Since today is a day to celebrate the Irish, I thought I’d relate some Irish stories originally written by my guy Abner Doubleday. The Irish are a bit famous for their love of whiskey, and that is indeed a time when Doubleday seemed to most talk about them.
For example, he wrote of a humorous incident that took place early in the War during his service under General Patterson. This event likely occurred close to the Virginia/West Virginia region near the Antietam Battlefield. He said:
“In the Shenandoah Valley campaign, an officer found that some of his men had managed to slip a demijohn of whiskey into one of the wagons, in consequence of which they were becoming quite hilarious. He stopped the train, took the demijohn out and emptied it on the grass. An Irish soldier who was very much interested in this proceeding looked on ruefully at the sacrifice and said to a comrade, ‘Dennis, if I’m kilt in the next battle, bring me back and bury me here.’”
It is well-known that a great many of the soldiers of the Civil War were from immigrant ranks, particularly the Germans and Irish. Doubleday is an attitudinal product of his age – while recognizing and often respecting the serious fight these men brought to a battlefield, he also maintained the prejudicial attitudes commonly extended to these classes of people.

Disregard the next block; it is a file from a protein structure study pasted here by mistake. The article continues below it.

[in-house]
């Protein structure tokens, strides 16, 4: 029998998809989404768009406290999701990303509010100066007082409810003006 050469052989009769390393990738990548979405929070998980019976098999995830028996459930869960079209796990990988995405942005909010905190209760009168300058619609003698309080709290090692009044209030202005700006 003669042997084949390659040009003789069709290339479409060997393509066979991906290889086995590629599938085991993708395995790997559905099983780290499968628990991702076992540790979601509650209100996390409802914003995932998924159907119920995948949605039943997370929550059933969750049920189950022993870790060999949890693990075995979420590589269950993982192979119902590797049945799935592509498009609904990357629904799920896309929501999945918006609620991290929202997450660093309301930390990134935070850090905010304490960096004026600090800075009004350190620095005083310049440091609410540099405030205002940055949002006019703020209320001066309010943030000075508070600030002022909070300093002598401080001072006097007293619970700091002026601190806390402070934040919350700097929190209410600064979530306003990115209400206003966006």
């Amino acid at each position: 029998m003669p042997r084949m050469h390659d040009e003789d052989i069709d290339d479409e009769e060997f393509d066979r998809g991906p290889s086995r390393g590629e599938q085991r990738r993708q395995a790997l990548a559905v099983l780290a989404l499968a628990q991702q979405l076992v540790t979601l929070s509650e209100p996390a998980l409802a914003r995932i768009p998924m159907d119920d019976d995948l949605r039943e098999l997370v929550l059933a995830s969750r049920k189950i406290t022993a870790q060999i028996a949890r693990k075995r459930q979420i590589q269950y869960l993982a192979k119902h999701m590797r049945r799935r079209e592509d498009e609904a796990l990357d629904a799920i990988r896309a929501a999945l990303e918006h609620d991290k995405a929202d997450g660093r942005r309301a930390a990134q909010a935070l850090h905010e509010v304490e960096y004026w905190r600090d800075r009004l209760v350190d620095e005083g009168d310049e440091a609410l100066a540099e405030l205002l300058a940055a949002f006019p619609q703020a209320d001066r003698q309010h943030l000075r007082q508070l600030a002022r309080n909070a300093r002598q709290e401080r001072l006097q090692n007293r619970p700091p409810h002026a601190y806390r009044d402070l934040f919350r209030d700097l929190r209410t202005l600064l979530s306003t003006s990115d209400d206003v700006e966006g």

Of these immigrant peoples he wrote: “The popular opinion that the dangerous classes make good soldiers is wholly erroneous. … In regard to nationalities so far as my experience goes, Americans from the rural districts, who have pride, patriotism, and self respect, are the best soldiers in the world. A great part of our army, as at present is constituted, is made of emigrants from Europe, who find themselves penniless and without employment in our great cities. They enlist for a livelihood. Of these the Germans are the most desirable. They have been accustomed to a stern military regime in their own country and hence are better fitted for service than the others who are wholly undisciplined. As they rarely indulge in anything stronger than beer they are always quiet and orderly. A rollicking devil may care Irishman who is fond of whiskey will keep an entire garrison in an uproar. He is always ready for a fight and may be depended upon when there is real danger, but these qualities hardly outweigh the serious disorder he occasions at times. He is warm-hearted too, fond of his officers and somewhat reckless of consequences. His humor is inexhaustible.”
Abner Doubleday was not fond of nor patient at all with alcohol, and had a reputation as a total abstainer … not common then, nor now! His view of alcohol is revealed in this excerpt:
“In my judgment, liquor is the bane of army life. Three-fourths of the troubles which arise in garrison or upon the march may be traced to it. How to keep it out is a problem unsolved, and so far as I can see, unsolvable. Prohibition does not prohibit—not even within garrison lines. I have proved that over and over. The strictest prohibitory orders only make the matter worse. When I issued them, whiskey came in—in loaves of bread, in watermelons, in buckets with false tops masquerading as innocent milk. Once a large number of full canteens were smuggled in under the skirts of a camp laundress. Indeed, the ingenuity of the men was boundless when it came to the matter of getting in intoxicants.”
(These accounts are from a typewritten manuscript Abner Doubleday wrote – likely a couple decades after the Civil War – as extensive notes for a book he was apparently contemplating on Army life.)